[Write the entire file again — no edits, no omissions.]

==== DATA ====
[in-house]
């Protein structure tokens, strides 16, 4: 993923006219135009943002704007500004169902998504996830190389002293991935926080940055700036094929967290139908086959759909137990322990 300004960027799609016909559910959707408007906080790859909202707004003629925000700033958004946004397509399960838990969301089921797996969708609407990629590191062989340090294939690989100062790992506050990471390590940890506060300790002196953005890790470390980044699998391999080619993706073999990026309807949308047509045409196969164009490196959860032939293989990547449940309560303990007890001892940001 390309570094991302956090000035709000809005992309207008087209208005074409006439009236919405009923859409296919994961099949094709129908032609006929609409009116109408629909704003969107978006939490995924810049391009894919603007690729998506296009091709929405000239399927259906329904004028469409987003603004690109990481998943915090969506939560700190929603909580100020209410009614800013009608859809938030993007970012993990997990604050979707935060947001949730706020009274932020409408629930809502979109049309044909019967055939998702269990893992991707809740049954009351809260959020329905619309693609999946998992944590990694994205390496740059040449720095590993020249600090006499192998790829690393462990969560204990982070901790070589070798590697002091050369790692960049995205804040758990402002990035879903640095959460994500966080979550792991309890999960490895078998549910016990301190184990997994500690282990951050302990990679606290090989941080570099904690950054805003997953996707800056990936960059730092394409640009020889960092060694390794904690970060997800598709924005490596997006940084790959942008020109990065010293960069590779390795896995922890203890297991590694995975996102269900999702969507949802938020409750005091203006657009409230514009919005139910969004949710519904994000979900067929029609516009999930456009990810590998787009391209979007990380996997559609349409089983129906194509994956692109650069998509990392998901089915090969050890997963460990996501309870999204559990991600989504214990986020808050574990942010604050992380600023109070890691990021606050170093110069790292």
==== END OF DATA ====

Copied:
[in-house]
């Protein structure tokens, strides 16, 4: 993923006219135009943002704007500004169902998504996830190389002293991935926080940055700036094929967290139908086959759909137990322990 300004960027799609016909559910959707408007906080790859909202707004003629925000700033958004946004397509399960838990969301089921797996969708609407990629590191062989340090294939690989100062790992506050990471390590940890506060300790002196953005890790470390980044699998391999080619993706073999990026309807949308047509045409196969164009490196959860032939293989990547449940309560303990007890001892940001 390309570094991302956090000035709000809005992309207008087209208005074409006439009236919405009923859409296919994961099949094709129908032609006929609409009116109408629909704003969107978006939490995924810049391009894919603007690729998506296009091709929405000239399927259906329904004028469409987003603004690109990481998943915090969506939560700190929603909580100020209410009614800013009608859809938030993007970012993990997990604050979707935060947001949730706020009274932020409408629930809502979109049309044909019967055939998702269990893992991707809740049954009351809260959020329905619309693609999946998992944590990694994205390496740059040449720095590993020249600090006499192998790829690393462990969560204990982070901790070589070798590697002091050369790692960049995205804040758990402002990035879903640095959460994500966080979550792991309890999960490895078998549910016990301190184990997994500690282990951050302990990679606290090989941080570099904690950054805003997953996707800056990936960059730092394409640009020889960092060694390794904690970060997800598709924005490596997006940084790959942008020109990065010293960069590779390795896995922890203890297991590694995975996102269900999702969507949802938020409750005091203006657009409230514009919005139910969004949710519904994000979900067929029609516009999930456009990810590998787009391209979007990380996997559609349409089983129906194509994956692109650069998509990392998901089915090969050890997963460990996501309870999204559990991600989504214990986020808050574990942010604050992380600023109070890691990021606050170093110069790292």